Park Güell

The Park Güell is a public park system composed of gardens and architectural elements located on Carmel Hill, in Barcelona, Spain. Carmel Hill belongs to the mountain range of Collserola – the Parc del Carmel is located on the northern face. Park Güell is located in a neighborhood in the Gràcia district of Barcelona. With urbanization in mind, Eusebi Güell assigned the design of the park to Antoni Gaudí, a renowned architect and the face of Catalan modernism; the park was built from 1900 to 1914 and was opened as a public park in 1926. In 1984, UNESCO declared the park a World Heritage Site under "Works of Antoni Gaudí". Park Güell is the reflection of Gaudí's artistic plenitude. During this period, the architect perfected his personal style through inspiration from organic shapes, he put into practice a series of new structural solutions rooted in the analysis of geometry. To that, the Catalan artist adds an imaginative, ornamental creation. Starting from a sort of baroquism, his works acquire a structural richness of forms and volumes, free of the rational rigidity or any sort of classic premises.

In the design of Park Güell, Gaudí unleashed all his architectonic genius and put to practice much of his innovative structural solutions that would become the symbol of his organic style and that would culminate in the creation of the Basilica and Expiatory Church of the Holy Family. Güell and Gaudí conceived this park, situated within a natural park, they imagined an organized grouping of high-quality homes, decked out with all the latest technological advancements to ensure maximum comfort, finished off with an artistic touch. They envisioned a community influenced by symbolism, since, in the common elements of the park, they were trying to synthesize many of the political and religious ideals shared by patron and architect: therefore there are noticeable concepts originating from political Catalanism – in the entrance stairway where the Catalan countries are represented – and from Catholicism – the Monumento al Calvario designed to be a chapel; the mythological elements are so important: Güell and Gaudí's conception of the park was inspired by the Temple of Apollo of Delphi.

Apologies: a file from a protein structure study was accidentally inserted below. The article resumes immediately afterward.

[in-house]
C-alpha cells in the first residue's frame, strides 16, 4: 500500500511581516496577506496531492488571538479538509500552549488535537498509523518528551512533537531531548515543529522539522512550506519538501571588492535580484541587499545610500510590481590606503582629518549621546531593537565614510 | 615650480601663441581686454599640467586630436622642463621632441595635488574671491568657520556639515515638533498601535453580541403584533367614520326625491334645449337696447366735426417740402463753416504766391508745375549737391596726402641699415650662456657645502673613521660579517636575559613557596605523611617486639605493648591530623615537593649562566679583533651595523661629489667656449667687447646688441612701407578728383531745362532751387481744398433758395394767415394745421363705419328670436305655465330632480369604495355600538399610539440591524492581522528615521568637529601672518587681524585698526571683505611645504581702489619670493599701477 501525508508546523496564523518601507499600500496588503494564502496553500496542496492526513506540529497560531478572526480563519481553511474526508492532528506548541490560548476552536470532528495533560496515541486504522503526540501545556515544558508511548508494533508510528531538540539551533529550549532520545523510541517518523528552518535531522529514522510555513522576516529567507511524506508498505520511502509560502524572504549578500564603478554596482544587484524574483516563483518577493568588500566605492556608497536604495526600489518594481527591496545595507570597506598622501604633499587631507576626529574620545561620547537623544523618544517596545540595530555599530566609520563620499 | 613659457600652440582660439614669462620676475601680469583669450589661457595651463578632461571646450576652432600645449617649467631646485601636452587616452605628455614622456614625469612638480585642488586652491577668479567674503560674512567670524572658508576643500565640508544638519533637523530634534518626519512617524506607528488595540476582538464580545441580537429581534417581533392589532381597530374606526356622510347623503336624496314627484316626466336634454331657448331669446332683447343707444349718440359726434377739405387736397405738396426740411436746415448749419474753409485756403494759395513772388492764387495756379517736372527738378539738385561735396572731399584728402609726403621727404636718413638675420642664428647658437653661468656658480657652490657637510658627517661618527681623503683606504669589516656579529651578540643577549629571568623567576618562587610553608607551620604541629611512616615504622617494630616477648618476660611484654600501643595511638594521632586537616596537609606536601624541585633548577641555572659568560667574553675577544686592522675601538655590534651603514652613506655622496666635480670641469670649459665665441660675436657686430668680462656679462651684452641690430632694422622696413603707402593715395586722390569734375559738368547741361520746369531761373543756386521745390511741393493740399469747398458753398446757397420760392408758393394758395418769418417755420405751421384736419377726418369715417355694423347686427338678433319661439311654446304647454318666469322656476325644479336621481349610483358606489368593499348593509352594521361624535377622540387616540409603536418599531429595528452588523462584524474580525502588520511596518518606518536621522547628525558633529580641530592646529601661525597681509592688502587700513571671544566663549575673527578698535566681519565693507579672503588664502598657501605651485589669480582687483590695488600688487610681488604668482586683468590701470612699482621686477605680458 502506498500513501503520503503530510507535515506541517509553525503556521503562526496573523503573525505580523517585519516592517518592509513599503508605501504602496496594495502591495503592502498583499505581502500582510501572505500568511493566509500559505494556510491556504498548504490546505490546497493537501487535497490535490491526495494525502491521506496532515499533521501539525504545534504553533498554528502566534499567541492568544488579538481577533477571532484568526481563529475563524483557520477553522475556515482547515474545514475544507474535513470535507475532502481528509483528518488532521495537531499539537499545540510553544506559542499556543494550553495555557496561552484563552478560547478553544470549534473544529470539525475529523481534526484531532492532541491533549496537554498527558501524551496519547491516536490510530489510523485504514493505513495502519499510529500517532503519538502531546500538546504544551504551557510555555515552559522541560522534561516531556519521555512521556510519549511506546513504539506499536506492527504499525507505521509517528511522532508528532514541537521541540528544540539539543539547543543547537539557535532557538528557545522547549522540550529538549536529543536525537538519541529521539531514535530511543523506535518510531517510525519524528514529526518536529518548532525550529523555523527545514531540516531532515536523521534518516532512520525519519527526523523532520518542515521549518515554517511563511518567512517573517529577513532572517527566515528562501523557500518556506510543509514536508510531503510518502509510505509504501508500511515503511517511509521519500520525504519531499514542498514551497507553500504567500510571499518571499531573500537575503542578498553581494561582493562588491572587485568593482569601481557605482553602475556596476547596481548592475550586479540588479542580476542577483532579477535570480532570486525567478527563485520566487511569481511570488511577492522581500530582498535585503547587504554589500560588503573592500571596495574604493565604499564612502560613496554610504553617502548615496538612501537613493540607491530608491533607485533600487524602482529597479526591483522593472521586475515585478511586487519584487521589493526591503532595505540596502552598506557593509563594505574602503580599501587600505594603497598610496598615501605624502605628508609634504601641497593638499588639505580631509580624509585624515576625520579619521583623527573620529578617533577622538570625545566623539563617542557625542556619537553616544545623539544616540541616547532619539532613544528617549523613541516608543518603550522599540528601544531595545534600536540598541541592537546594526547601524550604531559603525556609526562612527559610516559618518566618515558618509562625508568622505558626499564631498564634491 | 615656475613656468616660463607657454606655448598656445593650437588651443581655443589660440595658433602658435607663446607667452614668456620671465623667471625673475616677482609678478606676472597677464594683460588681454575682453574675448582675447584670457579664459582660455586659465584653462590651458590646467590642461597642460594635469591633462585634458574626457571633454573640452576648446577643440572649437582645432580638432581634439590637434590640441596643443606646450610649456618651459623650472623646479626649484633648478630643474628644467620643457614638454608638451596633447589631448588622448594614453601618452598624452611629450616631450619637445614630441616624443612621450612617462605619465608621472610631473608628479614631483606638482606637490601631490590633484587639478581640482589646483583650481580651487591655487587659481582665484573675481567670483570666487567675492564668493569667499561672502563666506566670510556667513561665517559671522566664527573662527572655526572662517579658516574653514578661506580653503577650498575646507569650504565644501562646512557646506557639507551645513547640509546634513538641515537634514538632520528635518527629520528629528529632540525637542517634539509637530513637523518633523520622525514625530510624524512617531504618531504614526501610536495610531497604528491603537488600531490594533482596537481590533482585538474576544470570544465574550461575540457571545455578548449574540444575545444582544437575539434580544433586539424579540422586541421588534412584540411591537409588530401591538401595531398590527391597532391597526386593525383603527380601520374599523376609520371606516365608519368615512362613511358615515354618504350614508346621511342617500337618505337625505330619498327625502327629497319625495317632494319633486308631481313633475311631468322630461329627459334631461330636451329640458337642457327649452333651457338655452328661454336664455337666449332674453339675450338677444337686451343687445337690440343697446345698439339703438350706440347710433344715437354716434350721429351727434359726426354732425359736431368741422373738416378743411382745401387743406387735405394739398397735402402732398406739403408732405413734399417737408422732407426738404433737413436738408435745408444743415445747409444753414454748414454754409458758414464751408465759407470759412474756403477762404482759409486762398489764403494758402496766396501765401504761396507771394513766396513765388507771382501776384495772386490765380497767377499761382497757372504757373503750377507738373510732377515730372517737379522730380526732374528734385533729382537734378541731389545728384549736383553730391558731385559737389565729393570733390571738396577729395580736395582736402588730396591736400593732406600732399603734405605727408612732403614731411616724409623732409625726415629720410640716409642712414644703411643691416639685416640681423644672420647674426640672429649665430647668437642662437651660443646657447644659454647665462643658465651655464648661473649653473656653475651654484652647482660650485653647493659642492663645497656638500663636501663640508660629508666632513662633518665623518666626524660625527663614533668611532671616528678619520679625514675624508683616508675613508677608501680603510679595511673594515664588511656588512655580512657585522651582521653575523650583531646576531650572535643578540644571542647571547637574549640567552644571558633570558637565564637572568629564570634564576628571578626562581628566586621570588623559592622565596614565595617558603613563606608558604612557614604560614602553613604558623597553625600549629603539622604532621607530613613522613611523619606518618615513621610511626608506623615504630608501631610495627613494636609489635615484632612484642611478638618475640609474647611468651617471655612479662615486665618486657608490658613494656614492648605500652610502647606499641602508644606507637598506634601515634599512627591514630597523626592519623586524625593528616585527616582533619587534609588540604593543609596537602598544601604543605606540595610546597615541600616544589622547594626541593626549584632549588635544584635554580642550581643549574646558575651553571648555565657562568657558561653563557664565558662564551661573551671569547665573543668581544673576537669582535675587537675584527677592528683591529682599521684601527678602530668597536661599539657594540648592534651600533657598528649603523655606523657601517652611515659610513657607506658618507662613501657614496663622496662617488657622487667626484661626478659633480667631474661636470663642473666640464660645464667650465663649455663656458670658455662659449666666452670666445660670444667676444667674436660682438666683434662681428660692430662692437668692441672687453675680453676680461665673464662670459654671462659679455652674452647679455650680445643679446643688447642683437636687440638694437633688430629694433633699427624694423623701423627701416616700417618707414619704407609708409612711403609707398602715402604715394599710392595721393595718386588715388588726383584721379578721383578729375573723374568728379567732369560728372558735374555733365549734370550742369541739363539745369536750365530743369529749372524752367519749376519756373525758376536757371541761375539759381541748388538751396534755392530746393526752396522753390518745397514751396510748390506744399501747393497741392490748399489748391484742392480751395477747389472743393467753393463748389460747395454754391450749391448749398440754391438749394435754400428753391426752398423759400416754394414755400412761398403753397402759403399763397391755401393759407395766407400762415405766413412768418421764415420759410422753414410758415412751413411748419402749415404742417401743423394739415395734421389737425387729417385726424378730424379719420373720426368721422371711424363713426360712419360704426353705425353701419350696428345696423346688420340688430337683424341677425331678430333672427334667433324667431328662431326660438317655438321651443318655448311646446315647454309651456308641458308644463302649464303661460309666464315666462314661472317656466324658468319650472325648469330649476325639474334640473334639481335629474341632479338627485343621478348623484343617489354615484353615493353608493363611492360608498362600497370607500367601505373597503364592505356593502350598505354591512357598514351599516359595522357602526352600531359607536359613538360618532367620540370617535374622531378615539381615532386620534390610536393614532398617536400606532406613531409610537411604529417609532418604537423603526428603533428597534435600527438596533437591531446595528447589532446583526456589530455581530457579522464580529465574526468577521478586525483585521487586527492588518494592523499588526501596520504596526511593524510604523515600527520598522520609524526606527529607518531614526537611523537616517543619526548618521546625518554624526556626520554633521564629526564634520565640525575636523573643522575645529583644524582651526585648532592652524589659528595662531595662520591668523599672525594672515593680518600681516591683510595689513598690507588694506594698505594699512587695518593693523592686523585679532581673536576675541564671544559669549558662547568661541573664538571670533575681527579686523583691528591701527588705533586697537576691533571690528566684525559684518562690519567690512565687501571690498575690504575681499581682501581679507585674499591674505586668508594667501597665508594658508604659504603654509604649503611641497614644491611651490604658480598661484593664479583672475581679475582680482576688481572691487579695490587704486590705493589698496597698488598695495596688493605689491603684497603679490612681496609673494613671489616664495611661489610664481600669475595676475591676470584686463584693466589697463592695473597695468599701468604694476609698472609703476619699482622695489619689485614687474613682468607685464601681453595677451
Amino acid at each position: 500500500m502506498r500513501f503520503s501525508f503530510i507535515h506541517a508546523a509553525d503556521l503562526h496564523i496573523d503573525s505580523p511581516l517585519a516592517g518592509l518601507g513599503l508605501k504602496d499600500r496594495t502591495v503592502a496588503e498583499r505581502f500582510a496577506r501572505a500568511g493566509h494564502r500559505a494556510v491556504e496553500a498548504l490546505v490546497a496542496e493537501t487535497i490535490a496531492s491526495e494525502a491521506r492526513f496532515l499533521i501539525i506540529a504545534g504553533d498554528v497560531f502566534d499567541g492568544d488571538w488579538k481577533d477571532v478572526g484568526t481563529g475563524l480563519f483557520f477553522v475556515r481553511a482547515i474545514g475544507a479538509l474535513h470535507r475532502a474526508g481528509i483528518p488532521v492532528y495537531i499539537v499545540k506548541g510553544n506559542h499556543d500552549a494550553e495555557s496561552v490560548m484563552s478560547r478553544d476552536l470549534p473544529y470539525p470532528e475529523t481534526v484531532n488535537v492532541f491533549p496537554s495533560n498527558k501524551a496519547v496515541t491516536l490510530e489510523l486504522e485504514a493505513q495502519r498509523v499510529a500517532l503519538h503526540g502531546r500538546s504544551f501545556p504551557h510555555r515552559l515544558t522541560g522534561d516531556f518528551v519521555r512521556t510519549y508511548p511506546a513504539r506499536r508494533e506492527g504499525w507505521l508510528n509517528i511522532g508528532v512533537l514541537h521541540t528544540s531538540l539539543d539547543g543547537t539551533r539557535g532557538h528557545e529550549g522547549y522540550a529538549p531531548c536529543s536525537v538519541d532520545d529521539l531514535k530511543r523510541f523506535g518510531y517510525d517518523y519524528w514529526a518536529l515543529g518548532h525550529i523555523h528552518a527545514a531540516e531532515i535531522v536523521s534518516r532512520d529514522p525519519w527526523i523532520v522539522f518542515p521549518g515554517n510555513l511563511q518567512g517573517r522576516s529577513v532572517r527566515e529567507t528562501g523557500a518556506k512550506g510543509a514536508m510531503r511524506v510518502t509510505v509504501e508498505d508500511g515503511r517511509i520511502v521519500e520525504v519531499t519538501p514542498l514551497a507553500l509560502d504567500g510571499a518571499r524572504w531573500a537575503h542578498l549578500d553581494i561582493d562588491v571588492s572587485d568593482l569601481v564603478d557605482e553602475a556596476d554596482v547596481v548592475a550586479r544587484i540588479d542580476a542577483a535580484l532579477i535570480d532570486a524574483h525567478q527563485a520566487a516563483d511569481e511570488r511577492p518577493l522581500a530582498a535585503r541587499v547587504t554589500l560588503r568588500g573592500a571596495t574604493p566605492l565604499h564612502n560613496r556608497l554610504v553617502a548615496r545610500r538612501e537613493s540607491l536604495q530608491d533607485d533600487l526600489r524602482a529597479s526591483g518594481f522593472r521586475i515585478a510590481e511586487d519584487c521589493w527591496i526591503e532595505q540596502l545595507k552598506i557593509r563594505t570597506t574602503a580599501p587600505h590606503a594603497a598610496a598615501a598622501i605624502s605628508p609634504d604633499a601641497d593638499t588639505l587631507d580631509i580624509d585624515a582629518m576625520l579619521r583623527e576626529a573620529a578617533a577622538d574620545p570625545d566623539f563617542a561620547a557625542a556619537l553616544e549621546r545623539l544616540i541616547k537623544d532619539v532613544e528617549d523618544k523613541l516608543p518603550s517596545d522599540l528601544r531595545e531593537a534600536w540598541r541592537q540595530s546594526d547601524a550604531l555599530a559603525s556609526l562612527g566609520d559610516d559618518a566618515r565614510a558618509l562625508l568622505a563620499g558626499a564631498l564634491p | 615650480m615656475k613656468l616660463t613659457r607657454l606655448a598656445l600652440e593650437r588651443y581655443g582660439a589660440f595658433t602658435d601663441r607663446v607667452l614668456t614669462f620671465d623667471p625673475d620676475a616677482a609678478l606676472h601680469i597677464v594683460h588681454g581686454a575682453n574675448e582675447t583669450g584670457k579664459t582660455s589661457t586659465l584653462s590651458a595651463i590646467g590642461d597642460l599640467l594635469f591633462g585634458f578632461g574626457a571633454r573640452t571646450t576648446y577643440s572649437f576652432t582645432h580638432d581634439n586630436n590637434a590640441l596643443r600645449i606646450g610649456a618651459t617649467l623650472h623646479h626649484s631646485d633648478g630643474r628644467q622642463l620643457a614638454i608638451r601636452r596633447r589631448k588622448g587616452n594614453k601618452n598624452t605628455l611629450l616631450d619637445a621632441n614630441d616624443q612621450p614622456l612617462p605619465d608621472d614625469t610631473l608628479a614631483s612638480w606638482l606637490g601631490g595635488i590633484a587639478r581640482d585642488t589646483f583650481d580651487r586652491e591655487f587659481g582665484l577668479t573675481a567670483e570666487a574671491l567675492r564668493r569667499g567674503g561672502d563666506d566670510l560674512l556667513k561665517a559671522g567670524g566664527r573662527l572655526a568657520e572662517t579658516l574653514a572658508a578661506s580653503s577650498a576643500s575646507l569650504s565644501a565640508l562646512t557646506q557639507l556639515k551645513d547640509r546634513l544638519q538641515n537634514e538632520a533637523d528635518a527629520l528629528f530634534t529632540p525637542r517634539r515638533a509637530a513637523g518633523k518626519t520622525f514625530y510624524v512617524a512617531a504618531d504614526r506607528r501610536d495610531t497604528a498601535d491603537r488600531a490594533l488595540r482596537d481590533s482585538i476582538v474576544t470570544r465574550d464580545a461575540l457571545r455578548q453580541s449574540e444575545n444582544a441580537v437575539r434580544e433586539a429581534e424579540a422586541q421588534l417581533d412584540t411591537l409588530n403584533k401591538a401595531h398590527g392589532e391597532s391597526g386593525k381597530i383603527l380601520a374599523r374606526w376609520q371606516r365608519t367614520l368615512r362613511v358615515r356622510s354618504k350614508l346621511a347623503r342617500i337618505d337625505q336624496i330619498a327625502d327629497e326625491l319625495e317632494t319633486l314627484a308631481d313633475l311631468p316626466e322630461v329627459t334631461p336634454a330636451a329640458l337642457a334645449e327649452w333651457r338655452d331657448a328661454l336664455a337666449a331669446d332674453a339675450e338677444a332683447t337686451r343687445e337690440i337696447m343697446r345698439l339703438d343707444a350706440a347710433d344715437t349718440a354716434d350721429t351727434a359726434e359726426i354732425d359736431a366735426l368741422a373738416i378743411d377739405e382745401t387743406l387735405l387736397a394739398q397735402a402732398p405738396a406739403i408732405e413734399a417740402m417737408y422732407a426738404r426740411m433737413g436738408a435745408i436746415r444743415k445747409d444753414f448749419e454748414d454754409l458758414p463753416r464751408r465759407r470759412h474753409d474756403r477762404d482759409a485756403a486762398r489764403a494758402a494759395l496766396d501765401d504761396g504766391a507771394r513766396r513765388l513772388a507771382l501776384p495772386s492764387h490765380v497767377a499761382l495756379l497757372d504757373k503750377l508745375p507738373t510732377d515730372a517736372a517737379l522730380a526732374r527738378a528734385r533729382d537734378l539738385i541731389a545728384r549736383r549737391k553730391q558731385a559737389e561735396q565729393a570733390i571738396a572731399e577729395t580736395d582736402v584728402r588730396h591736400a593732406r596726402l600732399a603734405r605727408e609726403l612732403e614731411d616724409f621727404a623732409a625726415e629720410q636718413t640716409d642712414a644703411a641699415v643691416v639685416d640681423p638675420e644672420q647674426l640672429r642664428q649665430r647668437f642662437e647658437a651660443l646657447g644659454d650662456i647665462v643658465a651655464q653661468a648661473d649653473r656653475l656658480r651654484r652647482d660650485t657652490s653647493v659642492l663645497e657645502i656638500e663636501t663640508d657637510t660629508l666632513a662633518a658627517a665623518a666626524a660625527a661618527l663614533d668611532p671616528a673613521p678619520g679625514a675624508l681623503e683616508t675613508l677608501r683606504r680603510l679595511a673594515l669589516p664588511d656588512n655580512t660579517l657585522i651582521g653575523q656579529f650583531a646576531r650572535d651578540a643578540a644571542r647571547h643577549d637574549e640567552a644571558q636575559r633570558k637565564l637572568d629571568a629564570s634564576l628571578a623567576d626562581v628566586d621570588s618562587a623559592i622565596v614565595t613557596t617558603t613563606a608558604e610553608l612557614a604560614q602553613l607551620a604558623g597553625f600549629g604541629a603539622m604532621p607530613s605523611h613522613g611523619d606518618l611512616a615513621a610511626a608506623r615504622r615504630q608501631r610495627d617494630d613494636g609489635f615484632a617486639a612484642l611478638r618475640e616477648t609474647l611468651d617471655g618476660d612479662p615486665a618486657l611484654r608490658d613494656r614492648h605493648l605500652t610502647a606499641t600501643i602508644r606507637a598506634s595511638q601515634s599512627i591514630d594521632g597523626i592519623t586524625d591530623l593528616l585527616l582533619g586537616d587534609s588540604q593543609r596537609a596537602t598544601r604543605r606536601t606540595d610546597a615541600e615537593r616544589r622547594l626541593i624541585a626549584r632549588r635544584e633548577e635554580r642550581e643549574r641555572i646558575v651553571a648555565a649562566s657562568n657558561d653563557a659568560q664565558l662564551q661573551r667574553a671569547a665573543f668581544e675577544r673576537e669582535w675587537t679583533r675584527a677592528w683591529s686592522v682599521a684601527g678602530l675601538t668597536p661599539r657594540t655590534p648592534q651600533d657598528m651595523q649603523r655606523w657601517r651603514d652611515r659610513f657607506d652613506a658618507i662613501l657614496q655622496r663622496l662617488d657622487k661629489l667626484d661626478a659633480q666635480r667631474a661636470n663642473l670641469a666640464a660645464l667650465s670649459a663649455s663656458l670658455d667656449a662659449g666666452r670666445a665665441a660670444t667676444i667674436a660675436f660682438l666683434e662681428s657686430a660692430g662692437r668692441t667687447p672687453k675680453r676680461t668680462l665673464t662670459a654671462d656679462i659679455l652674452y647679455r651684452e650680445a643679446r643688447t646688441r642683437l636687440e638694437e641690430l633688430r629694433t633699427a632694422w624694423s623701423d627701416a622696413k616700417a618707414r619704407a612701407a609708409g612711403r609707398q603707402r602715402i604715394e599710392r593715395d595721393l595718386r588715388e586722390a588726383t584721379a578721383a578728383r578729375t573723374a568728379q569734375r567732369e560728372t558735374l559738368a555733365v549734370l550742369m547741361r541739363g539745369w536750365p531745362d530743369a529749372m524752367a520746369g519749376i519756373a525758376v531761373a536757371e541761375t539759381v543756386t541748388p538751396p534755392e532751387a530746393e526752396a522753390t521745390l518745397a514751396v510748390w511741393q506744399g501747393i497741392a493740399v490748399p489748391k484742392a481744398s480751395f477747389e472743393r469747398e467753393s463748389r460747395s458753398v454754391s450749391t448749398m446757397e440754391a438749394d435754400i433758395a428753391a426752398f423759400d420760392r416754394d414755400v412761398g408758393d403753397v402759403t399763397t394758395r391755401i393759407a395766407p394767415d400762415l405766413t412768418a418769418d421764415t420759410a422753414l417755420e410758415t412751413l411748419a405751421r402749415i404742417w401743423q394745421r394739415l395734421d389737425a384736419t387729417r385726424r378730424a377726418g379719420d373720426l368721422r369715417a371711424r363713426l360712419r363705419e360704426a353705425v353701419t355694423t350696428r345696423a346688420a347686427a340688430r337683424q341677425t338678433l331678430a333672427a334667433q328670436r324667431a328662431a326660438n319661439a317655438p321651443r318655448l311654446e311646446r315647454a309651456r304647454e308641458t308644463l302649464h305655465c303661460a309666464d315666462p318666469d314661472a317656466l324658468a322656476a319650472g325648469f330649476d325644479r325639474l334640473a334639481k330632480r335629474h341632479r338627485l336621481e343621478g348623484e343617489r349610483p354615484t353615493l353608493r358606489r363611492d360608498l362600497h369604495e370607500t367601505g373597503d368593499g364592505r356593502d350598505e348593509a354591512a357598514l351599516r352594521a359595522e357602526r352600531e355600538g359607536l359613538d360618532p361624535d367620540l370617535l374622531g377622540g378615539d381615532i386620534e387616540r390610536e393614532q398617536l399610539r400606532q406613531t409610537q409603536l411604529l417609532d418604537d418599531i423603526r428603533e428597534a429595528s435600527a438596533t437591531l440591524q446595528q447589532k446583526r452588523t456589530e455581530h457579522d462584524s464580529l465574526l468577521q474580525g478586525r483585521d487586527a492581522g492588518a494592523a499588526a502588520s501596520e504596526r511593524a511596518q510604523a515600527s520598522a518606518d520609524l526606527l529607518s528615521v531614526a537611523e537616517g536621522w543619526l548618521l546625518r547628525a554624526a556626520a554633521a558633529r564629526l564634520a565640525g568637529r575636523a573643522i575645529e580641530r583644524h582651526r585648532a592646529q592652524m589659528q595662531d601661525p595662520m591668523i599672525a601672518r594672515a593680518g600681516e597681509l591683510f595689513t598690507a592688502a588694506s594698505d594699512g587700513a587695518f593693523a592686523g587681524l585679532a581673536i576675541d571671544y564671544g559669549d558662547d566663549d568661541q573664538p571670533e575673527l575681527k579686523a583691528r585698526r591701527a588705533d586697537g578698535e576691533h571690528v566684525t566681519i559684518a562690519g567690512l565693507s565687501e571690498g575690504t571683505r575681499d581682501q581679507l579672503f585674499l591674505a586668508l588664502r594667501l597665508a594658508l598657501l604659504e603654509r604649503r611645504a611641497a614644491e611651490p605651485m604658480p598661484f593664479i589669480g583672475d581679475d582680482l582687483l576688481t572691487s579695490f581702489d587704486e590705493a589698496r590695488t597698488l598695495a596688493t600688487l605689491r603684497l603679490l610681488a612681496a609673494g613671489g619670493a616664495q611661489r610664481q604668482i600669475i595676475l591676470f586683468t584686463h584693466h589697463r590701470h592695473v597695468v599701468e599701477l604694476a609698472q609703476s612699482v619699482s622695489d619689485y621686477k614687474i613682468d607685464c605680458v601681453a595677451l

On the other hand, many experts have tried to link the park to various symbols because of the complex iconography that Gaudí applied to the urban project. Such references go from political vindication to religious exaltation, passing through mythology and philosophy. Many studies claim to see references to Freemasonry, despite the deep religious beliefs of both Gaudí and Count Güell; these references have not been proven in the historiography of the modern architect. The multiplicity of symbols found in the Park Güell is, as mentioned, associated to political and religious signs, with a touch of mystery according to the preferences of that time for enigmas and puzzles; the park was part of a commercially unsuccessful housing site, the idea of Count Eusebi Güell, after whom the park was named. It was inspired by the English garden city movement; the site was a rocky hill with little vegetation and few trees, called Muntanya Pelada. It included a large country house called Larrard House or Muntaner de Dalt House and was next to a neighbourhood of upper-class houses called La Salut.